You could leave a vehicle at each trail head - but this would include about 6 additional hours of driving (to drop a vehicle off and to come back). 

Fees and Costs

This is not the cheapest hike to accomplish, and the fees and costs will depend on where you are travelling from the get to one of the WCT trail heads. For example the costs to hike the WCT are:

  • West Coast Trail overnight use permit (per person) - $127.50
  • Reservation fee (per person) - $24.50
  • National park entry fee (per adult) - $7.80
  • Gordon River Ferry Fee (per person) - $20.00
  • Nitinat Narrows Ferry Fee (per person) - $20.00

However, when you pay and reserve your spot on the trail, you pay for all the fees above. This is nice as you have already paid for everything once you start the trail.

Other expenses that we incurred:

  • There are two spots along the trail where you can purchase a hot meal, snacks and drinks (including alcoholic drinks!). The spots are Chez Monique a fantastic burger shack (about the half way mark on the trail) and a fresh fish and chips spot (near Nitinant narrows). The cost is high, but if you were like us we were happy to pay the money! Plan on having CASH to dine at these two spots along the trail. 
  • Transportation from the end of trail to the beginning where our car was parked was approximately (per adult) - $90
  • Camping the night before starting the trail (optional, but we very much appreciated this)
  • We were coming from Edmonton, Alberta so this involved getting to Vancouver Island (travel costs, paying for a ferry, accommodations on Vancouver Island etc). 

General Thoughts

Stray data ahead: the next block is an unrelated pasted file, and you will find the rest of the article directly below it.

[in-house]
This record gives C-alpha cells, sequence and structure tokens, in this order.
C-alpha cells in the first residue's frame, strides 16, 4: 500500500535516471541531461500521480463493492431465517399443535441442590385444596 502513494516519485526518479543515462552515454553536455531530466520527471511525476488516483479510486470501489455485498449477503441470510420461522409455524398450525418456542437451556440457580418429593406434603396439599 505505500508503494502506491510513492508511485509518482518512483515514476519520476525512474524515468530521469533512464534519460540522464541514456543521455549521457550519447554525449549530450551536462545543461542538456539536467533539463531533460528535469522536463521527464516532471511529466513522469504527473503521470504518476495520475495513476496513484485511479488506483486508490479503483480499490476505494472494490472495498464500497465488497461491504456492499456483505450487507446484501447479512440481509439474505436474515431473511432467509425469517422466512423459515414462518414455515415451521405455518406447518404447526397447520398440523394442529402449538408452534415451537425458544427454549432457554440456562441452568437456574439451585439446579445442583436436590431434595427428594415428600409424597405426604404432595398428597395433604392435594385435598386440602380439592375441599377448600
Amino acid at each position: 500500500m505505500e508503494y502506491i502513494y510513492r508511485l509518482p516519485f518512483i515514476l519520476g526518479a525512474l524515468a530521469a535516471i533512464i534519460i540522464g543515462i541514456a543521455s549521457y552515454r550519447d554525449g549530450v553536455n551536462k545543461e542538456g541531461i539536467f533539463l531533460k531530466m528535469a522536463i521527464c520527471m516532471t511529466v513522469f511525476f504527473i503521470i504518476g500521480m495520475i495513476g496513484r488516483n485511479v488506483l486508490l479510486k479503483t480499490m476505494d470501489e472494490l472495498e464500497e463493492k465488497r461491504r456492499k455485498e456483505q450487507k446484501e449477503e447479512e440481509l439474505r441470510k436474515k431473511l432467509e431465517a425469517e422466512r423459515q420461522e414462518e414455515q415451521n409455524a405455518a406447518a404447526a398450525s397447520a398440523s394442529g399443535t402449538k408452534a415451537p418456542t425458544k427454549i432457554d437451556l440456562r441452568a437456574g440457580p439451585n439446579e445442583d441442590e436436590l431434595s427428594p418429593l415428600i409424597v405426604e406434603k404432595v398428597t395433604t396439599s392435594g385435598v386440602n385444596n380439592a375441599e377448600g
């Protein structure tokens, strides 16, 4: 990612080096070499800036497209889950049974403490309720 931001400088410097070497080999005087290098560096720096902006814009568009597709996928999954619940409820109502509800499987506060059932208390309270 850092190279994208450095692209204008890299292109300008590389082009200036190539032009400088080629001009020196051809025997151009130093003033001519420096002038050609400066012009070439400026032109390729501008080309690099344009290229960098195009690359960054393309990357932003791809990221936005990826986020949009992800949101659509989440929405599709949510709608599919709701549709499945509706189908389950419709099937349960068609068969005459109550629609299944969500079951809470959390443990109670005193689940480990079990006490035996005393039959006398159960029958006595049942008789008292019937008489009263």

This hike is no joke! My intention is to not scare hikers away from this adventure but to give a realistic account of our time on the WCT. The terrain includes mud, roots, sand, rocks, boulders, ladders, and bridges. You will hike through what feels like different 'eco-systems' - from dense rainforest, to beaches, and vast mud pits. This hike is physically and mentally demanding. Additionally, the weather will change often and you should prepare for rain.  

All of this being said, we absolutely loved this experience! It was tough, frustrating, ache-inducing and challenging - but what 75 km hike isnt! On the flip side, this hike was so beautiful, rewarding, provided a great sense of accomplishment and community, and sense of pride upon completion.  

We found that we ended up camping with the same individuals each night, as their itinerary was the same as our. This was a great element to the trip, as you really got to spend quality time with fellow hikers around the campfire each night. The beautiful and unique campsites along the way was the highlight for me on the trip.

I would highly recommend this experience - as it is far more than simply a 'hike'! Please feel free to reach out to me regarding any specific questions or thoughts. 

  • Things to Remember
  • It is important to read up on the 'Safety' elements (https://www.pc.gc.ca/en/pn-np/...) on the WCT, to understand the cautions Parks Canada provide. 
  • The WCT involves you 'hike in and out' with all your garbage
  • Bring as little clothes and items as you require - hiking and camping isn't very fashionable but that is the beauty of it! 
  • Training for this hike is probably a good idea!
  • Make sure you are wearing worn-in hiking shoes - as this is not the place or time to wear in your new boots 

Pack List

Aside from regular items you would take/require for backpacking hiking and camping, I would recommend:

  • TOILET PAPER (as none will be provided)
  • Gaiters 
  • Great rain gear and knapsack covers
  • Cash (for food along the way)
  • Hiking poles 
  • Headlamps 
  • Trip Plan - involving having a contact person with your itinerary and trip details
  • Extra shoes/sandals to wear at camp (I loved having a pair of velcro Tevas) 
  • I so appreciated having an 'at camp' outfit to change into each evening
  • Bring extra food in case you are stranded or require additional food for 1-2 days